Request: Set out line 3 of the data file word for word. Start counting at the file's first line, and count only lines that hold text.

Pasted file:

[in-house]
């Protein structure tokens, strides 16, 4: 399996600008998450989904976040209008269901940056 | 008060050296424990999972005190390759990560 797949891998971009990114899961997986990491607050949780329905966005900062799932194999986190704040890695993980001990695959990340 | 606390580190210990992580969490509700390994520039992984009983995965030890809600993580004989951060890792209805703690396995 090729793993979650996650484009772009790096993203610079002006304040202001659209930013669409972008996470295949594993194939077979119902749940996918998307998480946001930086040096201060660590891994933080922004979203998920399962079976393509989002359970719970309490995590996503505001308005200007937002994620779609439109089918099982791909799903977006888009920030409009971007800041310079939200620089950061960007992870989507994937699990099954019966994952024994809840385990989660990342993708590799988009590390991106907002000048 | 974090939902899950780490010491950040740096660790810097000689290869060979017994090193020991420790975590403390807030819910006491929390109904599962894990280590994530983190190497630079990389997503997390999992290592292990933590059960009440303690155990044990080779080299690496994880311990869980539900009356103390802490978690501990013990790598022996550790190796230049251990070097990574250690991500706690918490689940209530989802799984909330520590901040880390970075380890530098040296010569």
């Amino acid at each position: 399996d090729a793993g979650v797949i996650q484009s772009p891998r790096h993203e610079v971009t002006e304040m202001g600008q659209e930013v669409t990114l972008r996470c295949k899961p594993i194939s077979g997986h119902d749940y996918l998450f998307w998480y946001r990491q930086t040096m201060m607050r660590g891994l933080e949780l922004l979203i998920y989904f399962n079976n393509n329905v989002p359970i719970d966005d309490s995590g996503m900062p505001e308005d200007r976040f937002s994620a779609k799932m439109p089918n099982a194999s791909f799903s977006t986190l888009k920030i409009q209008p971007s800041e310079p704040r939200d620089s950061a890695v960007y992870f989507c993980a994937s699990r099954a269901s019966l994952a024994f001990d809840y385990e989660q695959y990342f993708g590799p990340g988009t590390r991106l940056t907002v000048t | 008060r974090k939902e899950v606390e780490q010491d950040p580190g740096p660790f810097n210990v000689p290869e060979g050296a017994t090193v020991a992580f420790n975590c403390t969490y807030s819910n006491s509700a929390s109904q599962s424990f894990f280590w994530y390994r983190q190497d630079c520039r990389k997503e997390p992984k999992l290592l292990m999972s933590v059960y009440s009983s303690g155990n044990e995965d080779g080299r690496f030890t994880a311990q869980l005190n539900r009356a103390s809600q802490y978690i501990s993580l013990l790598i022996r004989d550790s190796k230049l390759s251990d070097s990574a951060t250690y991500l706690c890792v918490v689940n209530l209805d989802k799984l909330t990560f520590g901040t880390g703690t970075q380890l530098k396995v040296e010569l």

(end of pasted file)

């Amino acid at each position: 399996d090729a793993g979650v797949i996650q484009s772009p891998r790096h993203e610079v971009t002006e304040m202001g600008q659209e930013v669409t990114l972008r996470c295949k899961p594993i194939s077979g997986h119902d749940y996918l998450f998307w998480y946001r990491q930086t040096m201060m607050r660590g891994l933080e949780l922004l979203i998920y989904f399962n079976n393509n329905v989002p359970i719970d966005d309490s995590g996503m900062p505001e308005d200007r976040f937002s994620a779609k799932m439109p089918n099982a194999s791909f799903s977006t986190l888009k920030i409009q209008p971007s800041e310079p704040r939200d620089s950061a890695v960007y992870f989507c993980a994937s699990r099954a269901s019966l994952a024994f001990d809840y385990e989660q695959y990342f993708g590799p990340g988009t590390r991106l940056t907002v000048t | 008060r974090k939902e899950v606390e780490q010491d950040p580190g740096p660790f810097n210990v000689p290869e060979g050296a017994t090193v020991a992580f420790n975590c403390t969490y807030s819910n006491s509700a929390s109904q599962s424990f894990f280590w994530y390994r983190q190497d630079c520039r990389k997503e997390p992984k999992l290592l292990m999972s933590v059960y009440s009983s303690g155990n044990e995965d080779g080299r690496f030890t994880a311990q869980l005190n539900r009356a103390s809600q802490y978690i501990s993580l013990l790598i022996r004989d550790s190796k230049l390759s251990d070097s990574a951060t250690y991500l706690c890792v918490v689940n209530l209805d989802k799984l909330t990560f520590g901040t880390g703690t970075q380890l530098k396995v040296e010569l």